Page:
Speech Technology Magazine

 

Overheard, Underheard: TalkRocket Pro Lets a User's Location Do the Talking

By Leonard Klie - Posted May 8, 2015
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TalkRocket Go, a new iPhone and iPad application from MyVoice, takes standard text-to-speech to the next level with an intelligent location feature that enables it to suggest relevant vocabulary based on the user's location.

With TalkRocket Go, users can build and organize vocabularies for a variety of daily situations, from interacting with classmates to ordering take-out. Once the selection appears on the screen, the user taps it and the system speaks the phrase. For example, "Can I buy a train ticket to London?" could appear when the user approaches a train station, or a regular food and drink order could appear as a user enters a restaurant. Using GPS, the app can automatically organize locations, putting the nearest one geographically at the top of the list.

TalkRocket Go costs $129 and can be downloaded from the Apple App Store.

Similar technology being developed through the Cities Unlocked project in the United Kingdom could potentially do the same thing for the visually impaired.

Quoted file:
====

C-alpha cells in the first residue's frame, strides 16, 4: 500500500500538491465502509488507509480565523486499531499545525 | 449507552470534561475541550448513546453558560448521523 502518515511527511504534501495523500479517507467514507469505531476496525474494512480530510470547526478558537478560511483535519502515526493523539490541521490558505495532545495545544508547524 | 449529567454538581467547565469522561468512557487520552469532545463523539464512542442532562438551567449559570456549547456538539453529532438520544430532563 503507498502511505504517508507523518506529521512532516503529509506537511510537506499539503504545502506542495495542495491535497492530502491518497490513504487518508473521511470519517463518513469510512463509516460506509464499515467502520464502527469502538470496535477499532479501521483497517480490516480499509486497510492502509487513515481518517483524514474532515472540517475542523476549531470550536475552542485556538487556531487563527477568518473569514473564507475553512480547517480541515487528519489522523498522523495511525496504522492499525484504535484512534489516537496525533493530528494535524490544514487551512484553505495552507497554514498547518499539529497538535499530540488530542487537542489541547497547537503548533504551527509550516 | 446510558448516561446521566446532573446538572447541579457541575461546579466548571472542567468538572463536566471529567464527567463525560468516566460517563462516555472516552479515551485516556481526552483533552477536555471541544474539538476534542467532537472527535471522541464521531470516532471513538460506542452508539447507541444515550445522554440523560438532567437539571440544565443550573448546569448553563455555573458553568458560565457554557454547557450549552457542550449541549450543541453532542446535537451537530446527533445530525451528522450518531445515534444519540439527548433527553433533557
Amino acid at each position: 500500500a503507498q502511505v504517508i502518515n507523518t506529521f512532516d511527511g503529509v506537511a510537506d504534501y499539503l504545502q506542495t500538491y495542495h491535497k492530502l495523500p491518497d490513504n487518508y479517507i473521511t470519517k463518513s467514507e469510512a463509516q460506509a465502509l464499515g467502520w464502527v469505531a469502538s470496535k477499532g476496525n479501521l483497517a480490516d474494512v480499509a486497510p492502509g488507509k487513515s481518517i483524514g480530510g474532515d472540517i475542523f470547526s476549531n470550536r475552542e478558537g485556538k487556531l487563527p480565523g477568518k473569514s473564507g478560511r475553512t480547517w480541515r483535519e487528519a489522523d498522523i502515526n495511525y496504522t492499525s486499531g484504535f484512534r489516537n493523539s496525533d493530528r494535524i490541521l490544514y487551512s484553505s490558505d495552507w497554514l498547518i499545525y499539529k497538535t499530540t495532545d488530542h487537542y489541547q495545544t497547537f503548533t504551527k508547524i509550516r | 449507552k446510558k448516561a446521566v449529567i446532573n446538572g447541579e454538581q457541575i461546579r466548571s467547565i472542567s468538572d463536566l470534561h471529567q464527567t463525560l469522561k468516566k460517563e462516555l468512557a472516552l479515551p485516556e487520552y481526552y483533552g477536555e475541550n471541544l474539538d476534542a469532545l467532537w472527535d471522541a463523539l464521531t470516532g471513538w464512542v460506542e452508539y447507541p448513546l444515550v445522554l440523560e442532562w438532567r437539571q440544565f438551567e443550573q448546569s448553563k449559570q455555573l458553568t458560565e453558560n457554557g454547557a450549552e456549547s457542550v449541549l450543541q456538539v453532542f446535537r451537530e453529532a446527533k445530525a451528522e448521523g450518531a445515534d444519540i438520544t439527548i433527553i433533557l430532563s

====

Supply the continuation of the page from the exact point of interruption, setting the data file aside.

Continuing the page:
The Cities Unlocked research project is working on a smart headset that will eventually enable visually impaired people to explore their surroundings independently. The headset will provide users with audio information about their surroundings when paired with their Windows smartphones. The technology involved is being developed by Microsoft, the Guide Dogs charity, and the U.K. government’s Future Cities Catapult.

Microsoft adapted the headsets to include an accelerometer, gyroscope, compass, and GPS chip, all of which work with Bing Maps and Bluetooth beacons to help visually impaired people make their way around a particular area.

Users will be able to select destinations on their smartphones, and the headsets can offer audio guidance to help them get there, emitting one sound as they follow the correct route and another if they wander off course.

The device can provide verbal directions to selected locations and additional details, such as historical information about points of interest. It can also interact with a network of information beacons placed around urban areas to tell users how long it will take for a bus to arrive and other journey details.

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